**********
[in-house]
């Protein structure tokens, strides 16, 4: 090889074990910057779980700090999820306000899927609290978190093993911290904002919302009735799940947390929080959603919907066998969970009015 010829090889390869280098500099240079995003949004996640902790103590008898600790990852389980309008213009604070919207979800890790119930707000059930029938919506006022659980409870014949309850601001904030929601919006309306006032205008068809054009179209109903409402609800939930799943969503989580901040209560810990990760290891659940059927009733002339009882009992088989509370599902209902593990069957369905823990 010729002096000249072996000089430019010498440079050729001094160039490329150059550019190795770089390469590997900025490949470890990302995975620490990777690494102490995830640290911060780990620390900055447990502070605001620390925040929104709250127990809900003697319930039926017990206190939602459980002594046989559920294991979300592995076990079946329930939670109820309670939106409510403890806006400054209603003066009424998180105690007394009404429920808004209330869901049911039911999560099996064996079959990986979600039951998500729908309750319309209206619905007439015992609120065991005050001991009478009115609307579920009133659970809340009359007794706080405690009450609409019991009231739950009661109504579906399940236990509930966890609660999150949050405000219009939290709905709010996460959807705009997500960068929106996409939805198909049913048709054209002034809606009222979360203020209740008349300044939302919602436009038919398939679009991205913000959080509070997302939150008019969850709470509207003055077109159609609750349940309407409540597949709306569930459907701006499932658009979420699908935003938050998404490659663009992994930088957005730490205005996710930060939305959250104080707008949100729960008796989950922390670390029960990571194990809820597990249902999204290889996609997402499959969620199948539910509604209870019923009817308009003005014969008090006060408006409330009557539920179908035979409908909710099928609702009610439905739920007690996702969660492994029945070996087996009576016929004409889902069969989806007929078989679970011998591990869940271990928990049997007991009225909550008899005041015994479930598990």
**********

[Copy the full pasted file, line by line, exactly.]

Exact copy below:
[in-house]
């Protein structure tokens, strides 16, 4: 090889074990910057779980700090999820306000899927609290978190093993911290904002919302009735799940947390929080959603919907066998969970009015 010829090889390869280098500099240079995003949004996640902790103590008898600790990852389980309008213009604070919207979800890790119930707000059930029938919506006022659980409870014949309850601001904030929601919006309306006032205008068809054009179209109903409402609800939930799943969503989580901040209560810990990760290891659940059927009733002339009882009992088989509370599902209902593990069957369905823990 010729002096000249072996000089430019010498440079050729001094160039490329150059550019190795770089390469590997900025490949470890990302995975620490990777690494102490995830640290911060780990620390900055447990502070605001620390925040929104709250127990809900003697319930039926017990206190939602459980002594046989559920294991979300592995076990079946329930939670109820309670939106409510403890806006400054209603003066009424998180105690007394009404429920808004209330869901049911039911999560099996064996079959990986979600039951998500729908309750319309209206619905007439015992609120065991005050001991009478009115609307579920009133659970809340009359007794706080405690009450609409019991009231739950009661109504579906399940236990509930966890609660999150949050405000219009939290709905709010996460959807705009997500960068929106996409939805198909049913048709054209002034809606009222979360203020209740008349300044939302919602436009038919398939679009991205913000959080509070997302939150008019969850709470509207003055077109159609609750349940309407409540597949709306569930459907701006499932658009979420699908935003938050998404490659663009992994930088957005730490205005996710930060939305959250104080707008949100729960008796989950922390670390029960990571194990809820597990249902999204290889996609997402499959969620199948539910509604209870019923009817308009003005014969008090006060408006409330009557539920179908035979409908909710099928609702009610439905739920007690996702969660492994029945070996087996009576016929004409889902069969989806007929078989679970011998591990869940271990928990049997007991009225909550008899005041015994479930598990």